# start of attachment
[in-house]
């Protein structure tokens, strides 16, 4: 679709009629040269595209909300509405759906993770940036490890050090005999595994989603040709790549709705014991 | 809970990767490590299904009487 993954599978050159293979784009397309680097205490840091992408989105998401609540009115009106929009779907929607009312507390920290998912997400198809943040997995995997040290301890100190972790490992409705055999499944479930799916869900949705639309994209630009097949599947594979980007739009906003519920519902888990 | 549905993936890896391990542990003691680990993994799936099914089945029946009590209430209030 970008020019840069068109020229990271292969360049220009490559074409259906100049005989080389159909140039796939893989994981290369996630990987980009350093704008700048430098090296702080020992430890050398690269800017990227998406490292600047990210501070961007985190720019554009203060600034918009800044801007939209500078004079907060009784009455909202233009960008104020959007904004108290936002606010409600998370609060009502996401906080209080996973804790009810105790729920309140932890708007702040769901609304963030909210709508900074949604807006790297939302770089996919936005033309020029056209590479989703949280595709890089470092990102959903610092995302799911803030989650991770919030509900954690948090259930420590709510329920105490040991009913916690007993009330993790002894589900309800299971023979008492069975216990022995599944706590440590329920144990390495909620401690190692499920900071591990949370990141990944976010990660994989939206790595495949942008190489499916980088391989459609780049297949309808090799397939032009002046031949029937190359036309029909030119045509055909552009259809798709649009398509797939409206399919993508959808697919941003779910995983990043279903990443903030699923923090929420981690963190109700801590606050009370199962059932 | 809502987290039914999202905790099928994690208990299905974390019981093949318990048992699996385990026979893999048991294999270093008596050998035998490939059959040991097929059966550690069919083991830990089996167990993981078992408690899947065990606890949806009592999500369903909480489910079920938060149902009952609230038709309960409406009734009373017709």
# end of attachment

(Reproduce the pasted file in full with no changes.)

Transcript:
[in-house]
């Protein structure tokens, strides 16, 4: 679709009629040269595209909300509405759906993770940036490890050090005999595994989603040709790549709705014991 | 809970990767490590299904009487 993954599978050159293979784009397309680097205490840091992408989105998401609540009115009106929009779907929607009312507390920290998912997400198809943040997995995997040290301890100190972790490992409705055999499944479930799916869900949705639309994209630009097949599947594979980007739009906003519920519902888990 | 549905993936890896391990542990003691680990993994799936099914089945029946009590209430209030 970008020019840069068109020229990271292969360049220009490559074409259906100049005989080389159909140039796939893989994981290369996630990987980009350093704008700048430098090296702080020992430890050398690269800017990227998406490292600047990210501070961007985190720019554009203060600034918009800044801007939209500078004079907060009784009455909202233009960008104020959007904004108290936002606010409600998370609060009502996401906080209080996973804790009810105790729920309140932890708007702040769901609304963030909210709508900074949604807006790297939302770089996919936005033309020029056209590479989703949280595709890089470092990102959903610092995302799911803030989650991770919030509900954690948090259930420590709510329920105490040991009913916690007993009330993790002894589900309800299971023979008492069975216990022995599944706590440590329920144990390495909620401690190692499920900071591990949370990141990944976010990660994989939206790595495949942008190489499916980088391989459609780049297949309808090799397939032009002046031949029937190359036309029909030119045509055909552009259809798709649009398509797939409206399919993508959808697919941003779910995983990043279903990443903030699923923090929420981690963190109700801590606050009370199962059932 | 809502987290039914999202905790099928994690208990299905974390019981093949318990048992699996385990026979893999048991294999270093008596050998035998490939059959040991097929059966550690069919083991830990089996167990993981078992408690899947065990606890949806009592999500369903909480489910079920938060149902009952609230038709309960409406009734009373017709």